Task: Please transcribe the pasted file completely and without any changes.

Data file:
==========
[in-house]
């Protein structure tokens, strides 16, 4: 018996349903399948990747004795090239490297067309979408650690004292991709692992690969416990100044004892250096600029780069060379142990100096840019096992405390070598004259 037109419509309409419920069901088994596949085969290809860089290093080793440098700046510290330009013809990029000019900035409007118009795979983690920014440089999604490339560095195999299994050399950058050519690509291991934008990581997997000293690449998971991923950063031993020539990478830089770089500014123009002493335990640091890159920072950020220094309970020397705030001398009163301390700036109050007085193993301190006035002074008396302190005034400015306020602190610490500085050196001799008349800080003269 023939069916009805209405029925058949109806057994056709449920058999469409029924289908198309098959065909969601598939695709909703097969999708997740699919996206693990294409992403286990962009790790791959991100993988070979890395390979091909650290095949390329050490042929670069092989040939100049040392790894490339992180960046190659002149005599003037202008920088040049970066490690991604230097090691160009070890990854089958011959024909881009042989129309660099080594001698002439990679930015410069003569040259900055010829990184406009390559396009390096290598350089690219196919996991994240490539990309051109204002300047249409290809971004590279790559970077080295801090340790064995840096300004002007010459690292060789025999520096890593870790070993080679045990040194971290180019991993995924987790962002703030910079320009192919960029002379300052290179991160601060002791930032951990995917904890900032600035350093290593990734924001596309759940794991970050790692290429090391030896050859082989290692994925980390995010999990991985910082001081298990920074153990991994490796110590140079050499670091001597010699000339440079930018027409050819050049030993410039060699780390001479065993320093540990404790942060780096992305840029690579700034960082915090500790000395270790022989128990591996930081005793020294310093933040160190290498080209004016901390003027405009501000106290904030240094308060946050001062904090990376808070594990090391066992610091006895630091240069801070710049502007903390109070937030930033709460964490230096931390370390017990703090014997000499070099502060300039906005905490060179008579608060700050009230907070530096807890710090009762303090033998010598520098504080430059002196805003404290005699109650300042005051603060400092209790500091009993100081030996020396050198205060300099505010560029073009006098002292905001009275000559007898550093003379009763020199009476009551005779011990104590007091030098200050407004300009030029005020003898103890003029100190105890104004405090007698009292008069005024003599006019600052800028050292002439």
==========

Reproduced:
[in-house]
């Protein structure tokens, strides 16, 4: 018996349903399948990747004795090239490297067309979408650690004292991709692992690969416990100044004892250096600029780069060379142990100096840019096992405390070598004259 037109419509309409419920069901088994596949085969290809860089290093080793440098700046510290330009013809990029000019900035409007118009795979983690920014440089999604490339560095195999299994050399950058050519690509291991934008990581997997000293690449998971991923950063031993020539990478830089770089500014123009002493335990640091890159920072950020220094309970020397705030001398009163301390700036109050007085193993301190006035002074008396302190005034400015306020602190610490500085050196001799008349800080003269 023939069916009805209405029925058949109806057994056709449920058999469409029924289908198309098959065909969601598939695709909703097969999708997740699919996206693990294409992403286990962009790790791959991100993988070979890395390979091909650290095949390329050490042929670069092989040939100049040392790894490339992180960046190659002149005599003037202008920088040049970066490690991604230097090691160009070890990854089958011959024909881009042989129309660099080594001698002439990679930015410069003569040259900055010829990184406009390559396009390096290598350089690219196919996991994240490539990309051109204002300047249409290809971004590279790559970077080295801090340790064995840096300004002007010459690292060789025999520096890593870790070993080679045990040194971290180019991993995924987790962002703030910079320009192919960029002379300052290179991160601060002791930032951990995917904890900032600035350093290593990734924001596309759940794991970050790692290429090391030896050859082989290692994925980390995010999990991985910082001081298990920074153990991994490796110590140079050499670091001597010699000339440079930018027409050819050049030993410039060699780390001479065993320093540990404790942060780096992305840029690579700034960082915090500790000395270790022989128990591996930081005793020294310093933040160190290498080209004016901390003027405009501000106290904030240094308060946050001062904090990376808070594990090391066992610091006895630091240069801070710049502007903390109070937030930033709460964490230096931390370390017990703090014997000499070099502060300039906005905490060179008579608060700050009230907070530096807890710090009762303090033998010598520098504080430059002196805003404290005699109650300042005051603060400092209790500091009993100081030996020396050198205060300099505010560029073009006098002292905001009275000559007898550093003379009763020199009476009551005779011990104590007091030098200050407004300009030029005020003898103890003029100190105890104004405090007698009292008069005024003599006019600052800028050292002439």